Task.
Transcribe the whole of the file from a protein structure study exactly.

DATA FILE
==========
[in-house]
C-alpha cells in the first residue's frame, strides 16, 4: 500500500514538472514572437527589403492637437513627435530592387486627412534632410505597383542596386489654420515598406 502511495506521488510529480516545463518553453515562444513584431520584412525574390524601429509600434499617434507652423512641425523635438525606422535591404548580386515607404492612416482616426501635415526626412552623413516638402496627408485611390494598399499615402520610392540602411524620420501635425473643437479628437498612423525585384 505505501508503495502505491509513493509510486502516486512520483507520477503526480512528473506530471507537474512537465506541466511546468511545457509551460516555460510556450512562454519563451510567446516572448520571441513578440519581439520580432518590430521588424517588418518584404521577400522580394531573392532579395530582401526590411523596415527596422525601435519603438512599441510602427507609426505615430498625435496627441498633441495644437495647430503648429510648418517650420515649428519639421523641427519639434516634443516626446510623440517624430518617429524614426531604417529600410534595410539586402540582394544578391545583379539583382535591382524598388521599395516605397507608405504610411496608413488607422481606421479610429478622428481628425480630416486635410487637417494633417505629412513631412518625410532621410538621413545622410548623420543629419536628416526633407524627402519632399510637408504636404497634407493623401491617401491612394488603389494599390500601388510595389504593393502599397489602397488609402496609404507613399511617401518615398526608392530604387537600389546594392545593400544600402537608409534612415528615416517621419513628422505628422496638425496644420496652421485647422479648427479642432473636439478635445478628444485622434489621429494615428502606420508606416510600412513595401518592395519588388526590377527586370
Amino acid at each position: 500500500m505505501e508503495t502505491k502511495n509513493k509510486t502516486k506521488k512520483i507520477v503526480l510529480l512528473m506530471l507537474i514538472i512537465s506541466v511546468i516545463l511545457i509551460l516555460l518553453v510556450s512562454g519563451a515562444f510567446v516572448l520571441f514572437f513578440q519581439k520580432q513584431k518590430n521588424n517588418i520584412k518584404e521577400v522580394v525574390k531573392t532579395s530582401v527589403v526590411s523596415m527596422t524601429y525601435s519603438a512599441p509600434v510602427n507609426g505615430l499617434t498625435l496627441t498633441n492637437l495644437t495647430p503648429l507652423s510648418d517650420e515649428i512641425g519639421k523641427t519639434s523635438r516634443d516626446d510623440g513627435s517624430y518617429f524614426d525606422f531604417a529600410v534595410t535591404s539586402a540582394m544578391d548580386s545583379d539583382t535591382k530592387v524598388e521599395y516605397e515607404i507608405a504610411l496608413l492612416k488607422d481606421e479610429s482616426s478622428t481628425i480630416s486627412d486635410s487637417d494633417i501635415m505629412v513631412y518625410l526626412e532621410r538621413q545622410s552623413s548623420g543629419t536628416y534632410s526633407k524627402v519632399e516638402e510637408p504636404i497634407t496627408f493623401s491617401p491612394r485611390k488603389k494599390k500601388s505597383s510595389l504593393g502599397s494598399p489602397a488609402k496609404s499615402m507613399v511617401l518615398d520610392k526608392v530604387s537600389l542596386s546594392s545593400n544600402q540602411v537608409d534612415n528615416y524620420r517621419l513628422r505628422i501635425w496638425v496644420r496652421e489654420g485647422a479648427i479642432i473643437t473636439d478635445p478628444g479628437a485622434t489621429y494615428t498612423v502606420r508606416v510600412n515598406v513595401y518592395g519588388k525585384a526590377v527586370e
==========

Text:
[in-house]
C-alpha cells in the first residue's frame, strides 16, 4: 500500500514538472514572437527589403492637437513627435530592387486627412534632410505597383542596386489654420515598406 502511495506521488510529480516545463518553453515562444513584431520584412525574390524601429509600434499617434507652423512641425523635438525606422535591404548580386515607404492612416482616426501635415526626412552623413516638402496627408485611390494598399499615402520610392540602411524620420501635425473643437479628437498612423525585384 505505501508503495502505491509513493509510486502516486512520483507520477503526480512528473506530471507537474512537465506541466511546468511545457509551460516555460510556450512562454519563451510567446516572448520571441513578440519581439520580432518590430521588424517588418518584404521577400522580394531573392532579395530582401526590411523596415527596422525601435519603438512599441510602427507609426505615430498625435496627441498633441495644437495647430503648429510648418517650420515649428519639421523641427519639434516634443516626446510623440517624430518617429524614426531604417529600410534595410539586402540582394544578391545583379539583382535591382524598388521599395516605397507608405504610411496608413488607422481606421479610429478622428481628425480630416486635410487637417494633417505629412513631412518625410532621410538621413545622410548623420543629419536628416526633407524627402519632399510637408504636404497634407493623401491617401491612394488603389494599390500601388510595389504593393502599397489602397488609402496609404507613399511617401518615398526608392530604387537600389546594392545593400544600402537608409534612415528615416517621419513628422505628422496638425496644420496652421485647422479648427479642432473636439478635445478628444485622434489621429494615428502606420508606416510600412513595401518592395519588388526590377527586370
Amino acid at each position: 500500500m505505501e508503495t502505491k502511495n509513493k509510486t502516486k506521488k512520483i507520477v503526480l510529480l512528473m506530471l507537474i514538472i512537465s506541466v511546468i516545463l511545457i509551460l516555460l518553453v510556450s512562454g519563451a515562444f510567446v516572448l520571441f514572437f513578440q519581439k520580432q513584431k518590430n521588424n517588418i520584412k518584404e521577400v522580394v525574390k531573392t532579395s530582401v527589403v526590411s523596415m527596422t524601429y525601435s519603438a512599441p509600434v510602427n507609426g505615430l499617434t498625435l496627441t498633441n492637437l495644437t495647430p503648429l507652423s510648418d517650420e515649428i512641425g519639421k523641427t519639434s523635438r516634443d516626446d510623440g513627435s517624430y518617429f524614426d525606422f531604417a529600410v534595410t535591404s539586402a540582394m544578391d548580386s545583379d539583382t535591382k530592387v524598388e521599395y516605397e515607404i507608405a504610411l496608413l492612416k488607422d481606421e479610429s482616426s478622428t481628425i480630416s486627412d486635410s487637417d494633417i501635415m505629412v513631412y518625410l526626412e532621410r538621413q545622410s552623413s548623420g543629419t536628416y534632410s526633407k524627402v519632399e516638402e510637408p504636404i497634407t496627408f493623401s491617401p491612394r485611390k488603389k494599390k500601388s505597383s510595389l504593393g502599397s494598399p489602397a488609402k496609404s499615402m507613399v511617401l518615398d520610392k526608392v530604387s537600389l542596386s546594392s545593400n544600402q540602411v537608409d534612415n528615416y524620420r517621419l513628422r505628422i501635425w496638425v496644420r496652421e489654420g485647422a479648427i479642432i473643437t473636439d478635445p478628444g479628437a485622434t489621429y494615428t498612423v502606420r508606416v510600412n515598406v513595401y518592395g519588388k525585384a526590377v527586370e